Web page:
A quarter of a million Irishmen fought in the British Army with half of them volunteering during the war years. Many joined for economic reasons while others believed if they fought in defence of other small nations of Europe it would help the cause of Irish independence and accelerate the implementation of the Home Rule Act. In all nearly forty thousand Irishmen died in the battles of Europe and more died when the returned to Ireland murdered for supporting the perceived British oppressors. The Volunteers in Ireland deemed themselves to be an all-Ireland organisation and their associated organisations such as the IRB and Clan Na Gael in America saw only a united thirty two county independent Ireland governed from Dublin as the only conclusion.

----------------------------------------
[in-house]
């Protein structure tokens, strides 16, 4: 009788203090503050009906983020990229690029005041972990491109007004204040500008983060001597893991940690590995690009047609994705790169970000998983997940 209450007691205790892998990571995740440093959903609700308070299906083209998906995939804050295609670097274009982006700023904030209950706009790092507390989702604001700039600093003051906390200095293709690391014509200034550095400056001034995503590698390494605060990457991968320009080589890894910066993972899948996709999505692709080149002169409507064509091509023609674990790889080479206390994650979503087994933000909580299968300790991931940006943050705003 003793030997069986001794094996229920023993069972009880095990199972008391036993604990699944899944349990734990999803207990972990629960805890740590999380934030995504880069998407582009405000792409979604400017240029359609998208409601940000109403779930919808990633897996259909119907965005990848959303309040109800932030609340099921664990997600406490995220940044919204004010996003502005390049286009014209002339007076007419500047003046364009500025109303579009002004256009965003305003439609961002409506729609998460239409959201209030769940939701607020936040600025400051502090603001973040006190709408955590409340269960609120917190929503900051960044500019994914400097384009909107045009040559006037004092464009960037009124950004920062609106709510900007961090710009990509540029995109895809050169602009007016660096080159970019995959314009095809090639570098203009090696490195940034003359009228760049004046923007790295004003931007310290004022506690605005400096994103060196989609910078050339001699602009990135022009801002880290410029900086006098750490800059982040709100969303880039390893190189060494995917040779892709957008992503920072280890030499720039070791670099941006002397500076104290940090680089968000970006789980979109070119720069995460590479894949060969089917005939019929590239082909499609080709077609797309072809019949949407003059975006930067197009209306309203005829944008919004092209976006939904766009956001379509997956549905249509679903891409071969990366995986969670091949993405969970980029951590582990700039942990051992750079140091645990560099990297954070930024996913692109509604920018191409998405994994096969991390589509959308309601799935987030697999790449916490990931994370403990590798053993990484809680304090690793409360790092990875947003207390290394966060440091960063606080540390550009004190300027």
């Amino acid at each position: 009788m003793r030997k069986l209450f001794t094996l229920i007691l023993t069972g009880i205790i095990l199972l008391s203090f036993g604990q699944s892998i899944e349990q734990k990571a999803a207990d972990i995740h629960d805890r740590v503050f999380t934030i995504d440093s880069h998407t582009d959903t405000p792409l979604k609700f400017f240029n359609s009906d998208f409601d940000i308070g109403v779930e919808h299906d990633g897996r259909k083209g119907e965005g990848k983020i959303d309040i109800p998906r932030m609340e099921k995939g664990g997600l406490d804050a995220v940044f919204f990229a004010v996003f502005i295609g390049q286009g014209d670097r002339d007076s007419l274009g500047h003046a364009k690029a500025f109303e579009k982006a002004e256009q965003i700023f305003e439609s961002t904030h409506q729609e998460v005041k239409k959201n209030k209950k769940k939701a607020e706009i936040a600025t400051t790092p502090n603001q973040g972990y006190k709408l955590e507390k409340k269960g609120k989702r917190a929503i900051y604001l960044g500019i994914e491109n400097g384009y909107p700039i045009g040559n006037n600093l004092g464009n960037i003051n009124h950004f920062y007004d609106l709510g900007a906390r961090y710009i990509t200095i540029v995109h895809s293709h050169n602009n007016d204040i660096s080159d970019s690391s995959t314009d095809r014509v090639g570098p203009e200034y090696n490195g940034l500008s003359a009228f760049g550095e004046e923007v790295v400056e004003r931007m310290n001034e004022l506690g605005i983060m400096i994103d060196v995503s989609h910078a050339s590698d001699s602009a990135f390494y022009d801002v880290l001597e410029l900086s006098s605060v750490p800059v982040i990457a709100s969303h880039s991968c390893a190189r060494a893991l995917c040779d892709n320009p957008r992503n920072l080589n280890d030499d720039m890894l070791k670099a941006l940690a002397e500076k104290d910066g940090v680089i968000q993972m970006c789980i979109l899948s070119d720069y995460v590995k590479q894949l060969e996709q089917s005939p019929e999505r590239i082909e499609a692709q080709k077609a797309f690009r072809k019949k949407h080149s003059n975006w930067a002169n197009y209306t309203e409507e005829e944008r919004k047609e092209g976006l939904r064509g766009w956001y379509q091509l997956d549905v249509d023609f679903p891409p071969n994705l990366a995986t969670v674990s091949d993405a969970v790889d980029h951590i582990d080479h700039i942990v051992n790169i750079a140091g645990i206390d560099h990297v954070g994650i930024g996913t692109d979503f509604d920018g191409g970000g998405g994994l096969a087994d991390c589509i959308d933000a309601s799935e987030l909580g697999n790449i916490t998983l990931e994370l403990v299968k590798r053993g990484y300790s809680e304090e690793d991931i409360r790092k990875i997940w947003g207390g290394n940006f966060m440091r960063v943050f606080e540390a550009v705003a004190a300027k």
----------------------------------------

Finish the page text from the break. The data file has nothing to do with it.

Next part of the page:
Dublin at the turn of the century was the capital of a country still getting over the trauma of a devastating famine and mired in the failures of many rebellions. Architecturally a jewel in the crown of the British Empire, the city was divided into those with and those without who lived in slums and ghettos and what work was available was ruthlessly exploited by a handful of powerful employers. The organisation known as the National Volunteers led by Redmond split over the Home Rule issue and the support of the crown forces in the World War, and of the nearly two hundred thousand members, the Irish Volunteers under McNeill and Bulmer Hobson were left with twenty thousand members seeking a more radical solution to Britain’s presence in Ireland.
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